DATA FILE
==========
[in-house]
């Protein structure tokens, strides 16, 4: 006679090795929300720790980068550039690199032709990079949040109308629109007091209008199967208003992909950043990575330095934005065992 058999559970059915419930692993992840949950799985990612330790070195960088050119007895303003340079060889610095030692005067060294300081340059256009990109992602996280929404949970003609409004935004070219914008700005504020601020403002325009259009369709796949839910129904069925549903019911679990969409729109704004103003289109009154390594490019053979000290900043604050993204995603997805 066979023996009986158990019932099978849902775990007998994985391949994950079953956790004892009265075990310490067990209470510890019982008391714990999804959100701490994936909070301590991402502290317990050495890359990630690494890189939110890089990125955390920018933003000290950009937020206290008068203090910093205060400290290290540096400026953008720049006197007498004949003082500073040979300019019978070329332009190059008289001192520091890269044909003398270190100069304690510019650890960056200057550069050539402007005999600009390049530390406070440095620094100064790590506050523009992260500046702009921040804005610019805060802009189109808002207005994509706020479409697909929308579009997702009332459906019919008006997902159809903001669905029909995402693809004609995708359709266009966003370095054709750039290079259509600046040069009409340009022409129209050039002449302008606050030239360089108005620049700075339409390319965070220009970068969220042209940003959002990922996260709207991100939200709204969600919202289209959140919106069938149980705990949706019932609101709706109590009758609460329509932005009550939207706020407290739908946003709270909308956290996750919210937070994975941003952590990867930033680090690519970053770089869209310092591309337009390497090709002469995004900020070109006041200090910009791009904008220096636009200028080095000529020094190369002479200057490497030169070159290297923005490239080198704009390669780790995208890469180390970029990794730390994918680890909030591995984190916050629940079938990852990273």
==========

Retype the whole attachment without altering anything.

[in-house]
């Protein structure tokens, strides 16, 4: 006679090795929300720790980068550039690199032709990079949040109308629109007091209008199967208003992909950043990575330095934005065992 058999559970059915419930692993992840949950799985990612330790070195960088050119007895303003340079060889610095030692005067060294300081340059256009990109992602996280929404949970003609409004935004070219914008700005504020601020403002325009259009369709796949839910129904069925549903019911679990969409729109704004103003289109009154390594490019053979000290900043604050993204995603997805 066979023996009986158990019932099978849902775990007998994985391949994950079953956790004892009265075990310490067990209470510890019982008391714990999804959100701490994936909070301590991402502290317990050495890359990630690494890189939110890089990125955390920018933003000290950009937020206290008068203090910093205060400290290290540096400026953008720049006197007498004949003082500073040979300019019978070329332009190059008289001192520091890269044909003398270190100069304690510019650890960056200057550069050539402007005999600009390049530390406070440095620094100064790590506050523009992260500046702009921040804005610019805060802009189109808002207005994509706020479409697909929308579009997702009332459906019919008006997902159809903001669905029909995402693809004609995708359709266009966003370095054709750039290079259509600046040069009409340009022409129209050039002449302008606050030239360089108005620049700075339409390319965070220009970068969220042209940003959002990922996260709207991100939200709204969600919202289209959140919106069938149980705990949706019932609101709706109590009758609460329509932005009550939207706020407290739908946003709270909308956290996750919210937070994975941003952590990867930033680090690519970053770089869209310092591309337009390497090709002469995004900020070109006041200090910009791009904008220096636009200028080095000529020094190369002479200057490497030169070159290297923005490239080198704009390669780790995208890469180390970029990794730390994918680890909030591995984190916050629940079938990852990273």